Markets and politicians will never agree on some things - quelle surprise, and c'est la vie.
Markets and politicians will never agree on some things – quelle surprise, and c’est la vie.
‘Markets overreact, forcing us to make unpopular decisions,” complain the politicians.
Markets would reply to Europe’s politicians: “You only make your unpopular decisions when we force you to – and even then, only at the last possible moment.”
That was often the case in 2010, and it is definitely the case today.
The so-called troika of bail-out lenders (International Monetary Fund, European Central Bank, European Union) have given Greece’s government under caretaker prime minister Lucas Papademos until today around noon to agree to demands for the €130bn rescue cash.
The leaders of Greece’s three coalition parties met at length yesterday, but failed to agree on all the preconditions.
But agreement is vital for Athens to meet €14.5bn bond payments due on 20 March.
They did agree on public spending reductions for this year equal to 1.5% of GDP, Papademos’s office said, but division clearly remained.
The head of the New Democracy party was reported as saying the troika was “asking us for greater recession, which the country can’t take. I will fight to avoid that.”
Indecision and late decisions make markets understandably nervous – remember arguments in Washington last year over the US debt ceiling?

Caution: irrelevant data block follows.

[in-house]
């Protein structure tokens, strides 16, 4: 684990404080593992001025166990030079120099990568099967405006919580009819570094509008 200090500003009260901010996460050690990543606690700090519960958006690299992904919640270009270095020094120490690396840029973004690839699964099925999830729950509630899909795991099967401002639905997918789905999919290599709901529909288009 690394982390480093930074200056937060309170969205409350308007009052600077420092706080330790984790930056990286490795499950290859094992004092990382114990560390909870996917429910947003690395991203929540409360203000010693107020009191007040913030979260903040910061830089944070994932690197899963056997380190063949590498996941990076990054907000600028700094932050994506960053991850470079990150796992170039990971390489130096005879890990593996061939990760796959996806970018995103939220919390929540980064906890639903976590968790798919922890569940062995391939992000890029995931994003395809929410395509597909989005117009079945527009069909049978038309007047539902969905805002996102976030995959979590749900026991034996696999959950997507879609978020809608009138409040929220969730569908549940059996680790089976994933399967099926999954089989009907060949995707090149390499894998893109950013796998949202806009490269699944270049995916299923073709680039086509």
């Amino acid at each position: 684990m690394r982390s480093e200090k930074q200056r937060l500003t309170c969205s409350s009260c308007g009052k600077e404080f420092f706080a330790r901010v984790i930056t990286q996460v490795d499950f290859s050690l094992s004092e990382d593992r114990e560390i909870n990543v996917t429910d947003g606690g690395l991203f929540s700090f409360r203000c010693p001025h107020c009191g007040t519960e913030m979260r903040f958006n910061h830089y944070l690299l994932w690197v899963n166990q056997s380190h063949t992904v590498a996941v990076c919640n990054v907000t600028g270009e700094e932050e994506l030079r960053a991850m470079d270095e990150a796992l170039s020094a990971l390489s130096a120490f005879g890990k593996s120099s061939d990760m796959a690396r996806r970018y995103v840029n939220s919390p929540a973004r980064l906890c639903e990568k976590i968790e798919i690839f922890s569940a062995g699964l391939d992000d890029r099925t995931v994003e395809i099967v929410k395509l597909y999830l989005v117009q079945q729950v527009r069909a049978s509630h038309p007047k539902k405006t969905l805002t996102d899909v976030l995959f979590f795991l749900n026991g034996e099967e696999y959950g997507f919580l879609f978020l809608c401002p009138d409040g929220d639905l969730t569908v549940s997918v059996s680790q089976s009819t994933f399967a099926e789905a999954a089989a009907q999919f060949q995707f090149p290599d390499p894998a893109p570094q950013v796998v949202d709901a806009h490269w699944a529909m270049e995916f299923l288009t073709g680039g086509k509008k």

This morning the Stoxx Europe 600 Index retreated about 1%, UK blue chips dropped, and the Dax and Cac 40 fell mildly. Banks exposed to Greece fell, too, with Societe Generale and Credit Agricole each losing more than 3%. March futures contracts on the Standard & Poor’s 500 also fell, but only by 0.6%.
The amazing thing is that this year, and last year, markets did not fall further.
They had, on average, a good January.
Surely the prospect of an entire European nation defaulting is worth more than an 8.2% fall (2011) in developed markets? Or a mild 0.8% decline from the S&P 500, or even 20% from Germany or 18% in France? Greece, losing 58%, was perhaps a better reflection of the gravity of the situation.
The point, according to Dean Curnutt, chief executive of volatility trading consultants Macro Risk Advisors, is that markets have been able to “shrug off bad news, with the feeling that no matter how big the problems are, Europe will ‘muddle along'”.
Not any more. The problems have a deadline, and markets could suddenly stop their own ‘muddling through’ – later today, if Greece’s politicians do not agree demands, or certainly by 20 March, when private lenders knock on Athens’ door.
It is what Josef Ackermann, head of Deutsche Bank, might call a “make or break” moment.